The situation in Libya right now is often described as fractured and chaotic. The internationally-recognised administration headed by Abdullah al-Thinni was ousted from the capital Tripoli last year, and operates out of hotels in the eastern city of Benghazi – and all the while, the Islamic State has taken advantage of the anarchy to establish a foothold on the African continent.
So it’s entirely surprising that the just-released report would rank Libya as the happiest country in Africa.
Algeria is the second-happiest country in Africa, and in contrast to Libya, has been spared most of the turmoil that has rocked North Africa in the past four years.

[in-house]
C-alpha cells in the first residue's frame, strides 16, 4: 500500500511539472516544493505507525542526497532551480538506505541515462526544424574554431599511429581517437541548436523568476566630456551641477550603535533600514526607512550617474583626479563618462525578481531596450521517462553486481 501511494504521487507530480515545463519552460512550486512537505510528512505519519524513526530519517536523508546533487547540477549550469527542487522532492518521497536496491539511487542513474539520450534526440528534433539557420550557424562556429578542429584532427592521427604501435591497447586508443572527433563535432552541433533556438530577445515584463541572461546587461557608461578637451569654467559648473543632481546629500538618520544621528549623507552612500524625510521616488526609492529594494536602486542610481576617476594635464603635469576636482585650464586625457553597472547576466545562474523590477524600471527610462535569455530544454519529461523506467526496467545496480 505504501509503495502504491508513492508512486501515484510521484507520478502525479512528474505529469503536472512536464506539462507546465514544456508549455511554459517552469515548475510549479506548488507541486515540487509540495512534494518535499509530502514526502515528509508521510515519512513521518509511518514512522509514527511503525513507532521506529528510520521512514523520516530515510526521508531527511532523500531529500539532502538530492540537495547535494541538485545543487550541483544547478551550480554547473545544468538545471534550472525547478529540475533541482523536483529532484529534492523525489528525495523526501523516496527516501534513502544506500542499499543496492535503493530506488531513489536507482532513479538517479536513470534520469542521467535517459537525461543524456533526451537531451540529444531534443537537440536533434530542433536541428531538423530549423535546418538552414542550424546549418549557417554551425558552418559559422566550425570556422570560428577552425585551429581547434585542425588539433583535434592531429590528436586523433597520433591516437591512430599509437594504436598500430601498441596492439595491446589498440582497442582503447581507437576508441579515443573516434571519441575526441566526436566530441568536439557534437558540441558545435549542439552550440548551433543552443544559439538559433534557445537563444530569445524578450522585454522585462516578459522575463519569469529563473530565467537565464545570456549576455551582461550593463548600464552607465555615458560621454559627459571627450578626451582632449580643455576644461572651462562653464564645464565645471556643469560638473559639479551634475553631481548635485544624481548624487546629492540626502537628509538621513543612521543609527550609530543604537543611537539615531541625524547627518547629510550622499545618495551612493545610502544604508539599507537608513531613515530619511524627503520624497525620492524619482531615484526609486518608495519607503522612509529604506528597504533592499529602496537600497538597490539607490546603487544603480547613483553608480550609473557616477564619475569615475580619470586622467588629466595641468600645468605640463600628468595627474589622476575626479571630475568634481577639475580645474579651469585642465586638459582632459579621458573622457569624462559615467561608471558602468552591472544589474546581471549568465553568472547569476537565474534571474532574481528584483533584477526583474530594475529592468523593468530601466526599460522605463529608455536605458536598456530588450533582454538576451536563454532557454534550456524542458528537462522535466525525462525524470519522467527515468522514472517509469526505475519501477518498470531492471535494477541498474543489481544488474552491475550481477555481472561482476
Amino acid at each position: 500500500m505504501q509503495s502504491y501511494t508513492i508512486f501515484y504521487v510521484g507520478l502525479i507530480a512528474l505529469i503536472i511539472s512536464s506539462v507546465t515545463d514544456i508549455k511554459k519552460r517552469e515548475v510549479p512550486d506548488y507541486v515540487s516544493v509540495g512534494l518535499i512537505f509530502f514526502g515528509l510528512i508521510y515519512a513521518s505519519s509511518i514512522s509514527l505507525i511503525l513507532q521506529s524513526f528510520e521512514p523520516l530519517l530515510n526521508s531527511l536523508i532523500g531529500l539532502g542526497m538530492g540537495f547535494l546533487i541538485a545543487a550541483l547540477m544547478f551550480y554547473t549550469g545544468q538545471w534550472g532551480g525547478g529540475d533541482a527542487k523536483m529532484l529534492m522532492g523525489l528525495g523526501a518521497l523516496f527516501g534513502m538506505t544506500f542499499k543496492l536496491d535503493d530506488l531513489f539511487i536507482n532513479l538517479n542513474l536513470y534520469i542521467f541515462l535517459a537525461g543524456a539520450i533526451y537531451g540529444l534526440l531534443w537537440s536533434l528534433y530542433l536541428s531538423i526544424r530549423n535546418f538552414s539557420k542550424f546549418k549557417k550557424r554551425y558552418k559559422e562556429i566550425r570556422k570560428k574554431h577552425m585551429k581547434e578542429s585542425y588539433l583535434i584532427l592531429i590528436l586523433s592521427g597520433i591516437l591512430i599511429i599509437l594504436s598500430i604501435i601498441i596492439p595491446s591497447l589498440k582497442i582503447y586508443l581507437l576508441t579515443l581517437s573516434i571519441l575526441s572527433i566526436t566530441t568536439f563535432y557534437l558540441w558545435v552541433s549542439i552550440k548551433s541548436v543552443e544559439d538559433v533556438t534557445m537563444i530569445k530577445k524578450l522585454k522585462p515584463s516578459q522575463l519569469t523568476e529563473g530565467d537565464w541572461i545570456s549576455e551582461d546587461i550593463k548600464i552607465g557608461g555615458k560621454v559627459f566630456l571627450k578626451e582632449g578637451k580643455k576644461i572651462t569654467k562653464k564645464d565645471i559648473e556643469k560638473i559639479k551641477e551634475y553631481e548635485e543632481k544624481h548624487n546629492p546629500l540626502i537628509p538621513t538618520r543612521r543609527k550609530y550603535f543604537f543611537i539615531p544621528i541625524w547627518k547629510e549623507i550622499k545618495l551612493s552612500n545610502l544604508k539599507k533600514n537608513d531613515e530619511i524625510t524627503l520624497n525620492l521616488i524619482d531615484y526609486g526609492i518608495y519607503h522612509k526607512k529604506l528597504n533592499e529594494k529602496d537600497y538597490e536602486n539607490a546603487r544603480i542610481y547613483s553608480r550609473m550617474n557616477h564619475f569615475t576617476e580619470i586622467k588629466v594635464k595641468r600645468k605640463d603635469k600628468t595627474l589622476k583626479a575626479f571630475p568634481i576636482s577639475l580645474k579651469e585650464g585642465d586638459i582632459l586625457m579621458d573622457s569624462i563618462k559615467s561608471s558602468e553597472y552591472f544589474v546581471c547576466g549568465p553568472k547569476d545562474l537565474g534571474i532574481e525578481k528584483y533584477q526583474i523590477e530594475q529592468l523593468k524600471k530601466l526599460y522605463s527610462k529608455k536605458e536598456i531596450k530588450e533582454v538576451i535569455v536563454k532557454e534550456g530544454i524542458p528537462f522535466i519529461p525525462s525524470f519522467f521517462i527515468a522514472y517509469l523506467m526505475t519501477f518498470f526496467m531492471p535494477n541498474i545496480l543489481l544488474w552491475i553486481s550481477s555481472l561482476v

Mauritius comes third in Africa, the little island nation regularly tops all the “good” rankings in Africa.
In fourth place is Nigeria, Africa’s biggest economy, which remains happy despite the havoc wreaked by Boko Haram attacks in the north in recent years.
Fifth is Zambia, which tends to be a quiet land, at least by African standards.
The most miserable countries in Africa are not the poorest, or even the ones most affected by terrorism, war or instability. They are a mixed bag, and in fact, some of them have posted strong economic growth figures.
Togo is the unhappiest country in Africa, and neighbouring Benin is third from last. It’s intriguing that two gloomy countries could be right next to the very happy Nigeria.